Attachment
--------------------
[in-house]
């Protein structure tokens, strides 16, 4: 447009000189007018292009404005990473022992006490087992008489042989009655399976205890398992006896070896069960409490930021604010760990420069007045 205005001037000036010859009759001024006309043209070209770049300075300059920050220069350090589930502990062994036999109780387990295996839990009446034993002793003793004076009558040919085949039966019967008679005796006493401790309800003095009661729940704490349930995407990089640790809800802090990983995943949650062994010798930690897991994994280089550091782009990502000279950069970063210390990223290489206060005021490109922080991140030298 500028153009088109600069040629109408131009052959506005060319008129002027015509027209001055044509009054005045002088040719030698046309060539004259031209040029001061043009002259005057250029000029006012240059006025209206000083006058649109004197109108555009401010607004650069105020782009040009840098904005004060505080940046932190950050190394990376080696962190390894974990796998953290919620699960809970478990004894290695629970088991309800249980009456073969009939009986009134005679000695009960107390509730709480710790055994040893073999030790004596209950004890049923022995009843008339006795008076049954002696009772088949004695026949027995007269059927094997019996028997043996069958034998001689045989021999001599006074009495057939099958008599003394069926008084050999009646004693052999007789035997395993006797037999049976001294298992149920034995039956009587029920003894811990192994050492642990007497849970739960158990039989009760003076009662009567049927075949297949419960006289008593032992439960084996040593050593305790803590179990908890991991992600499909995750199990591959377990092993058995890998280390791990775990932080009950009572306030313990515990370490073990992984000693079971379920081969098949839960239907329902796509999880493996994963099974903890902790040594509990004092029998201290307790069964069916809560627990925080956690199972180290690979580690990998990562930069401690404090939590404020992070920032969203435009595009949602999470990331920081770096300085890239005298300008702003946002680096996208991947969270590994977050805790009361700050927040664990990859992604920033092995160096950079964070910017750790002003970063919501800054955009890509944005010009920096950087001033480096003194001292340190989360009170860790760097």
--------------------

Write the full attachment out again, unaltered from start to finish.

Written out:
[in-house]
């Protein structure tokens, strides 16, 4: 447009000189007018292009404005990473022992006490087992008489042989009655399976205890398992006896070896069960409490930021604010760990420069007045 205005001037000036010859009759001024006309043209070209770049300075300059920050220069350090589930502990062994036999109780387990295996839990009446034993002793003793004076009558040919085949039966019967008679005796006493401790309800003095009661729940704490349930995407990089640790809800802090990983995943949650062994010798930690897991994994280089550091782009990502000279950069970063210390990223290489206060005021490109922080991140030298 500028153009088109600069040629109408131009052959506005060319008129002027015509027209001055044509009054005045002088040719030698046309060539004259031209040029001061043009002259005057250029000029006012240059006025209206000083006058649109004197109108555009401010607004650069105020782009040009840098904005004060505080940046932190950050190394990376080696962190390894974990796998953290919620699960809970478990004894290695629970088991309800249980009456073969009939009986009134005679000695009960107390509730709480710790055994040893073999030790004596209950004890049923022995009843008339006795008076049954002696009772088949004695026949027995007269059927094997019996028997043996069958034998001689045989021999001599006074009495057939099958008599003394069926008084050999009646004693052999007789035997395993006797037999049976001294298992149920034995039956009587029920003894811990192994050492642990007497849970739960158990039989009760003076009662009567049927075949297949419960006289008593032992439960084996040593050593305790803590179990908890991991992600499909995750199990591959377990092993058995890998280390791990775990932080009950009572306030313990515990370490073990992984000693079971379920081969098949839960239907329902796509999880493996994963099974903890902790040594509990004092029998201290307790069964069916809560627990925080956690199972180290690979580690990998990562930069401690404090939590404020992070920032969203435009595009949602999470990331920081770096300085890239005298300008702003946002680096996208991947969270590994977050805790009361700050927040664990990859992604920033092995160096950079964070910017750790002003970063919501800054955009890509944005010009920096950087001033480096003194001292340190989360009170860790760097």